What does komatsuna look like?

What does komatsuna look like?

Komatsuna, also known as “tender greens,” is grown year-round in both Japan and Taiwan and is harvested in bundles of individual leaves that resemble spinach. Similar to other Asian greens in the Brassica family, like tatsoi and baby bok choy, komatsuna has broad green leaves that are a good source of calcium.

What is komatsuna in Chinese?

Komatsuna (コマツナ(小松菜)) or Japanese mustard spinach (Brassica rapa var. perviridis) is a leaf vegetable. It is a variety of Brassica rapa, the plant species that yields the turnip, mizuna, napa cabbage, and rapini. It is grown commercially in Japan and Taiwan.

Can you eat komatsuna raw?

What Does Komatsuna Taste Like? The plant is utilized for both its tender leaves as well as its flowering stems and can be eaten raw or cooked. The leaves can be harvested at any stage and can be snipped one at a time or the entire head can be taken.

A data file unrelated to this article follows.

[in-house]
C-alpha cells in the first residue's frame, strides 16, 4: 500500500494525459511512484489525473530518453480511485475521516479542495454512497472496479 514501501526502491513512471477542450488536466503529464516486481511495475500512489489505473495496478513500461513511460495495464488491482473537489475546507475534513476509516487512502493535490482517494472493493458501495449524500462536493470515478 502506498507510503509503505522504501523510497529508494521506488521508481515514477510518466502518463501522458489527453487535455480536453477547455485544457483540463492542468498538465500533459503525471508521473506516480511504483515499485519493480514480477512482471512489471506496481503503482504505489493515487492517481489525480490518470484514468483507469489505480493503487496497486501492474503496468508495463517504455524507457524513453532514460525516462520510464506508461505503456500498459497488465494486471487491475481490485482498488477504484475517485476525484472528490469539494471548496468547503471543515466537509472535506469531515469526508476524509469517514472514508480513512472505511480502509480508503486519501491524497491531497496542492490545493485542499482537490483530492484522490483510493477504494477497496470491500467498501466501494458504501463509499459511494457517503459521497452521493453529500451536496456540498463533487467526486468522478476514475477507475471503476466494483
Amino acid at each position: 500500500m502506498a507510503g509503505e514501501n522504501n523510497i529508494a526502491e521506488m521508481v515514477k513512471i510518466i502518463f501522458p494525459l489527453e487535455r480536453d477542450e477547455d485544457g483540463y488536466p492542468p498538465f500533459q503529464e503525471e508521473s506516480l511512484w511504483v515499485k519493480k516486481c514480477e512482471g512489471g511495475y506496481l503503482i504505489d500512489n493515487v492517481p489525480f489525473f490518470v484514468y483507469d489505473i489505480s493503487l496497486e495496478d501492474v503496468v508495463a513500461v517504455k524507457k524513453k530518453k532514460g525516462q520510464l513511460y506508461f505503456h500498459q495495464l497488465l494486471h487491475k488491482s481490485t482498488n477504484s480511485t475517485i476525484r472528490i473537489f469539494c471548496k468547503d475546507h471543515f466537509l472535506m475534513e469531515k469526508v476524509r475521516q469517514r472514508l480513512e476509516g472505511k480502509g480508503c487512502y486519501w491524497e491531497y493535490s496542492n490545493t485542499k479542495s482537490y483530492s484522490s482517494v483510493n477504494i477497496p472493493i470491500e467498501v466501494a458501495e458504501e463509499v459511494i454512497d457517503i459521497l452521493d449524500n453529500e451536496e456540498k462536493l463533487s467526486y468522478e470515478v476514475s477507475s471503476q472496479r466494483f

What is komatsuna good for?

Known for its impressive nutritional properties, komatsuna is chock full of vitamin C, calcium, and beta carotene. Like the other members of the brassica family, komatsuna has a compound called sulforaphane that helps our bodies fight cancer. Sulforaphane actively kill cancer stem cells, slowing a tumor’s growth.

What can replace Komatsuna?

In my recipes that I use Komatsuna, you can replace it with the following vegetable:

  • Mizuna (also can be hard to find if you don’t have a well-stocked Japanese grocery store)
  • Spinach.
  • Bok choy.
  • Napa cabbage.
  • Daikon leaves.
  • Watercress (only you can’t get all the above)
  • Kale (only you can’t get all the above)

How do you grow Komatsuna?

Komatsuna, like other fast-growing brassicas, needs high levels of nitrogen and water to crop well. An open site is preferred and soil should be fertile and moisture-retentive. Work in plenty of organic matter and cover with mulch, preferably organic, to conserve moisture.

How do Japanese cook green?

Get a bowl of iced water ready. Bring a pan of salted water to the boil, add the green beans and cook for 2-3 mins until bright green but still crunchy. Use a slotted spoon to remove the beans and plunge them into the ice water.

What do you do with Japanese greens?

A garnish or complete addition to miso soup is a no-brainer, but consider adding the Japanese greens to other types of stews as well, such as vegetable or beef stews. The leafy greens will also give a subtle peppery kick to creamy soups. Mizuna also makes a great side dish.

How do you grow komatsuna?